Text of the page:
History is a circle
When we were growing up, my mother blamed my father’s genes for anything wrong in her children like allergies, crooked teeth, and the beginnings of a Kapampangan accent. Everything praiseworthy, on the other hand, like dexterity, good looks, or high grades naturally came from her or her side of the family. Another blame game played out in Araling Panlipunan where Filipino negative traits are blamed on the Spanish, American, and Japanese colonial periods. Recently, Ferdinand Marcos Sr. is the scapegoat of choice. Looking back on the evils of martial law, it is easy to pin the blame on Marcos rather than asking—what was it with the Filipino of the 1970s that made martial law possible?
“Kaagi” is the Cebuano word for history. It literally means the path we have passed, looking at the path of history, it seems to go in circles not a straight line. We blame history for repeating itself, rather than ourselves for repeating history. Four hundred and fifty-three years ago in Cebu, Miguel Lopez de Legazpi wrote out a report to the king describing the natural and human resources of the Philippines as a first step toward their exploitation. I was struck by his description of lawlessness:
“The inhabitants of these islands are not subjected to any law, or king, or lord. Although there are large towns in some regions, the people do not act in concert or obey any ruling body; but each man does what he pleases, and takes care only of himself and of his slaves. He who owns most slaves, and the strongest, can obtain anything he pleases. No law binds relative to relative, parents to children, or brother to brother.”
Elsewhere the underside of utang ng loob was described:
“No person favors another, unless it is for his own interest; on the other hand, if a man in some time of need, shelters a relative or a brother in his house, supports him with food for a few days, he will consider that relative as his slave from that time on, and is served by him. They recognize neither lord nor rule; and even their slaves are not under great subjection to their masters and lords, serving them only under certain conditions, and when and how they please … When these people give or lend anything to one another, the favor must be repaid double, even if between parents and children, or between brothers. At times they sell their own children when there is little need or necessity to do so.”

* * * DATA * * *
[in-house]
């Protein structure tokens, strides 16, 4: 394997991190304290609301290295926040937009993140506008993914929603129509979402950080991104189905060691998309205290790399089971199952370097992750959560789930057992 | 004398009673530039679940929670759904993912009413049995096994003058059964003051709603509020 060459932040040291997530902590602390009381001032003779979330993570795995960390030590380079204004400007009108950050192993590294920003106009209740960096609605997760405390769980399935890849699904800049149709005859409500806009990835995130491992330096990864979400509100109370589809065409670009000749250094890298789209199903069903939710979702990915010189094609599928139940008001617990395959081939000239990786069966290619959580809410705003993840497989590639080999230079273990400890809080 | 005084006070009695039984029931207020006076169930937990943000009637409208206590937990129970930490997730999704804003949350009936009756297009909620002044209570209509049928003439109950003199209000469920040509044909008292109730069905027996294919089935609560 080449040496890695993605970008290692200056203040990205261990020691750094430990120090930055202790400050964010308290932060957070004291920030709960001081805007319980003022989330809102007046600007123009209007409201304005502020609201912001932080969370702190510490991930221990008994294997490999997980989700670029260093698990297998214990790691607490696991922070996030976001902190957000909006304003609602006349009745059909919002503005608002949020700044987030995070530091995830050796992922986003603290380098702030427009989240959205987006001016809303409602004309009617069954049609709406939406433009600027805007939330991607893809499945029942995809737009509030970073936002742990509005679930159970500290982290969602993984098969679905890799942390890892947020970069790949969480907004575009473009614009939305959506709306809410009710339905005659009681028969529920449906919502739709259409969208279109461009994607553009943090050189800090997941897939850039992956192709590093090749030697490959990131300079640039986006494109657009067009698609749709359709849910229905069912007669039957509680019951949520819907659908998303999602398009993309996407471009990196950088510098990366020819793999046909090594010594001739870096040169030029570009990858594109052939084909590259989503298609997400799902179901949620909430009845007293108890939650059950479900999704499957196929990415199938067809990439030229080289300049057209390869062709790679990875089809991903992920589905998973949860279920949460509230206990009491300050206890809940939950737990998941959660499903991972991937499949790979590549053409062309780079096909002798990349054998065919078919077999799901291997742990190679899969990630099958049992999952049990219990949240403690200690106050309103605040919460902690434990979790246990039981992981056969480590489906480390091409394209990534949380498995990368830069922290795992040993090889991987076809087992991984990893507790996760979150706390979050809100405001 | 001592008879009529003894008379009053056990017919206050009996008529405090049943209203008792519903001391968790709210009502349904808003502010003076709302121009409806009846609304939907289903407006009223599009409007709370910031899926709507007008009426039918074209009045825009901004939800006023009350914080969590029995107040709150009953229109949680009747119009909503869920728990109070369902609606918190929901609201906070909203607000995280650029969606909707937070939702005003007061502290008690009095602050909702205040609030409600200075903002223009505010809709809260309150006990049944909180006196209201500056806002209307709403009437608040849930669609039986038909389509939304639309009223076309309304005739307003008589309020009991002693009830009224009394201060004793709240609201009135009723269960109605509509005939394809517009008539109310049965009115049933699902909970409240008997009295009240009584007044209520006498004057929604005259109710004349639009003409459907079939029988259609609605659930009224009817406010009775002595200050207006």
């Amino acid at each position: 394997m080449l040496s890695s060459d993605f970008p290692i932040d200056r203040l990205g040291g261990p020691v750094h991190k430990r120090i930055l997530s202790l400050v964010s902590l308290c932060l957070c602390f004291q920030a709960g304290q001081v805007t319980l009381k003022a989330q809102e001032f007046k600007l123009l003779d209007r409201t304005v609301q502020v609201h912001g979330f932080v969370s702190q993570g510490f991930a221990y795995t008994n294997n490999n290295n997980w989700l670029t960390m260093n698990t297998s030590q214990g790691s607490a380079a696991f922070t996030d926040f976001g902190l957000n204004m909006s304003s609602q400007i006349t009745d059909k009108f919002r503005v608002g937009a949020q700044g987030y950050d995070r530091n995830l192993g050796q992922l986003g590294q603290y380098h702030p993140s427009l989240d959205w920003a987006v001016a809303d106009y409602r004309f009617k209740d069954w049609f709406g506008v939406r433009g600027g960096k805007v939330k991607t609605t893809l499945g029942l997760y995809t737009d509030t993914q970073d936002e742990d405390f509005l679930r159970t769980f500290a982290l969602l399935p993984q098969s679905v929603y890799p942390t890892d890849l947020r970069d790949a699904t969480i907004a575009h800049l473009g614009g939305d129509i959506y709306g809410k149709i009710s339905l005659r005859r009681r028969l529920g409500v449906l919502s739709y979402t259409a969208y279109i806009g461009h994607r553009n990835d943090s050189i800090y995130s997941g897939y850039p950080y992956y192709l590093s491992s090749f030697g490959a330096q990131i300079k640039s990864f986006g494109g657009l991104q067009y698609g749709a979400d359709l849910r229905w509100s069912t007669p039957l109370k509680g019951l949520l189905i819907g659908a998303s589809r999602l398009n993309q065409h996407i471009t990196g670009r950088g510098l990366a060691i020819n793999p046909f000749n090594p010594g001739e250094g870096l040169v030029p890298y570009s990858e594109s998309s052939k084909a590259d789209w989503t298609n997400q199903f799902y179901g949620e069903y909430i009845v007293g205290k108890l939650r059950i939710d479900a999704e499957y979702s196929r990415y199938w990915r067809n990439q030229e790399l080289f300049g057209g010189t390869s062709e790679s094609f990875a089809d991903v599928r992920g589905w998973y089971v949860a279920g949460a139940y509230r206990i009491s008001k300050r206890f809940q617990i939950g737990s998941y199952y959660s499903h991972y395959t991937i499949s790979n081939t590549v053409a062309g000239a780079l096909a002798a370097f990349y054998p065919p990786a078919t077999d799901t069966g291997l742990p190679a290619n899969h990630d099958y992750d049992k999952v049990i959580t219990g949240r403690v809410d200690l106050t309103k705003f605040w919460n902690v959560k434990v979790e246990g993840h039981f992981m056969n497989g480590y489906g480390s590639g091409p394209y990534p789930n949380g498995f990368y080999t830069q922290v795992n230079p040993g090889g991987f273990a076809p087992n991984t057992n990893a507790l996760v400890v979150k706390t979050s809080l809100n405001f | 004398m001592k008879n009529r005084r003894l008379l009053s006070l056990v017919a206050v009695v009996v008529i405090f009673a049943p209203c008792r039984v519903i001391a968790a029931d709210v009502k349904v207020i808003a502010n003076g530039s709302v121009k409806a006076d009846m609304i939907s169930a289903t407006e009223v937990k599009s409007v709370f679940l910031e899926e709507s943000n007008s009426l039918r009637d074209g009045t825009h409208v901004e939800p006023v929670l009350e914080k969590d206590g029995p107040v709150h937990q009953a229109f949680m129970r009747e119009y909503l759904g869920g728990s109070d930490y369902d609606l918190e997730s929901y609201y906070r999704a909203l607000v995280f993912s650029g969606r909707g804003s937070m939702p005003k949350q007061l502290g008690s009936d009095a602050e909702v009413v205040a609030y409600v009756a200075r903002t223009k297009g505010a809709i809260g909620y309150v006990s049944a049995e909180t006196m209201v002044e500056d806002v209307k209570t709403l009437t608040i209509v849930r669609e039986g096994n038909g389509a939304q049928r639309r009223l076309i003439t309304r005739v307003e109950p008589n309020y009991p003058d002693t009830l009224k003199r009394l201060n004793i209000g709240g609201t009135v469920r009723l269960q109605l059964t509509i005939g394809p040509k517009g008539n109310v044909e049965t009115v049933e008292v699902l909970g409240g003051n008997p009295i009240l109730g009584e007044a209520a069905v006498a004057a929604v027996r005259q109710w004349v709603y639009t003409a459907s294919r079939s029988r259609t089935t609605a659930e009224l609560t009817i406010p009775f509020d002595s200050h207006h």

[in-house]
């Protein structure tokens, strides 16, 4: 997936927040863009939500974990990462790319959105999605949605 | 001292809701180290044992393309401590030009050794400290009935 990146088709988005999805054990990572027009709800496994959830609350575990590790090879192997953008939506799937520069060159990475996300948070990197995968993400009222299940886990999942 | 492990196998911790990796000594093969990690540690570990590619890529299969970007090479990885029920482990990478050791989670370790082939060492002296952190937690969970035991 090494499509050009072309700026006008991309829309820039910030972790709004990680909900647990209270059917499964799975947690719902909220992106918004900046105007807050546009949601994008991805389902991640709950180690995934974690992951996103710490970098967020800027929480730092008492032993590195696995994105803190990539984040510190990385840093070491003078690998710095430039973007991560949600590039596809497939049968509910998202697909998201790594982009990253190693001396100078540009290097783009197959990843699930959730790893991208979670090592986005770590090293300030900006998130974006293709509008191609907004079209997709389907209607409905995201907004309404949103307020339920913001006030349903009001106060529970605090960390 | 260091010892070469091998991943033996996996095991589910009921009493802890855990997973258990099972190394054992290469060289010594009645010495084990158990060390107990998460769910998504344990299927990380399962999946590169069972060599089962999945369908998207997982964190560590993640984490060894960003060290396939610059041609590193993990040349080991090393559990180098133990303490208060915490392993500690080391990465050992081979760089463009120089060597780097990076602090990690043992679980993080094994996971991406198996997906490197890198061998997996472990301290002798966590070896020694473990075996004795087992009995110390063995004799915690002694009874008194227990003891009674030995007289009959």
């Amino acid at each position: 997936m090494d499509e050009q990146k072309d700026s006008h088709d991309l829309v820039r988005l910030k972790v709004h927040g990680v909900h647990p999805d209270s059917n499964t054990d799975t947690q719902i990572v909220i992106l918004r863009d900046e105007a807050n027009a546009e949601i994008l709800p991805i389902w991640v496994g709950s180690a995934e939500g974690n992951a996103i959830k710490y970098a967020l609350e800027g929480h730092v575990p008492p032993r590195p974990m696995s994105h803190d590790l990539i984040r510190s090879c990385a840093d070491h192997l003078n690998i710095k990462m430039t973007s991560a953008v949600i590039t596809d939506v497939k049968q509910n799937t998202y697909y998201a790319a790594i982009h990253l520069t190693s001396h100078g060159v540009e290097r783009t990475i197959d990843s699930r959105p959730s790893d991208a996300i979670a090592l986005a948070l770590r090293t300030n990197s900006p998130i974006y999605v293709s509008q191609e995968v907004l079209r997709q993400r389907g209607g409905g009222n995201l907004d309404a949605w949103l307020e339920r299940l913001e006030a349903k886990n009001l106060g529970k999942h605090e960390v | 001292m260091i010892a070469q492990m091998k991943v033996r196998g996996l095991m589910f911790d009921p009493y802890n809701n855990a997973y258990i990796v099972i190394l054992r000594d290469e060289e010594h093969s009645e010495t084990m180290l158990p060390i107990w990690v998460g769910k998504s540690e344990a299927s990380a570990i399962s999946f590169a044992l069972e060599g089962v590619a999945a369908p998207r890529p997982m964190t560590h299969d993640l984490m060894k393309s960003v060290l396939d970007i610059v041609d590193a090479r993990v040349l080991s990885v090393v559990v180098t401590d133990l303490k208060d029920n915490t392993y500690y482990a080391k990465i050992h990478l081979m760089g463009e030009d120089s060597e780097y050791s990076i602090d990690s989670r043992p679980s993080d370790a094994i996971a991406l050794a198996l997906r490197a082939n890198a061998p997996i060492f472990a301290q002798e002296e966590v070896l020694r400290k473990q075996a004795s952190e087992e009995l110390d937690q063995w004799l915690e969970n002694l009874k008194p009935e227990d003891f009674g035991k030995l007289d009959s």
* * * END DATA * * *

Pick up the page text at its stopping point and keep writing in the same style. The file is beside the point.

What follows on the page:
Natives have a natural attraction for robbery and deceit:
“Whenever the occasion presents itself, they rob one another, even if they be neighbors or relatives; and when they see and meet one another; in open fields or at nightfall, they rob and seize one another. Many times it happens that half of a community and the other half are at war, and they assault and seize one another; they don’t have any order or arrangement in anything. All their skill is employed in setting ambuscades and laying snares to seize and capture one another, and they always try to attack with safety and advantage to ourselves.”
Legazpi recommended using their disunity against them:
“I believe that these natives could be easily subdued by good treatment and display of kindness; for they have no leaders, and are so divided among themselves and have so little dealing with one another—never assembling to gain strength, or rendering obedience to one another. If some of them refuse at first to make peace with us, afterward, on seeing how we treat those who have already accepted our friendship, they are induced to do the same. But if we attempt to subdue them by force of arms, and make war on them, they will perish, and we shall lose both friends and foes; for they readily abandon their houses and towns for other places, or precipitately disperse among the mountains and uplands, and neglect to plant their fields. Consequently, they die from hunger and other misfortunes. One can see proof of this in the length of time it takes them to settle down again in a town that has been plundered, even if none of them has been killed or captured. I believe that by peaceful and kindly means, they will be easily won over, although it may take some time to do so … the country is not yet sufficiently settled and secured … when this is so, they will be subdued and will do whatever is justly commended them.”
Filipinos have not changed much in the last 450 years. The real challenge of history is breaking the cycle, so the present will stop reading like the past.
Comments are welcome at [email protected]
Subscribe to INQUIRER PLUS to get access to The Philippine Daily Inquirer & other 70+ titles, share up to 5 gadgets, listen to the news, download as early as 4am & share articles on social media. Call 896 6000.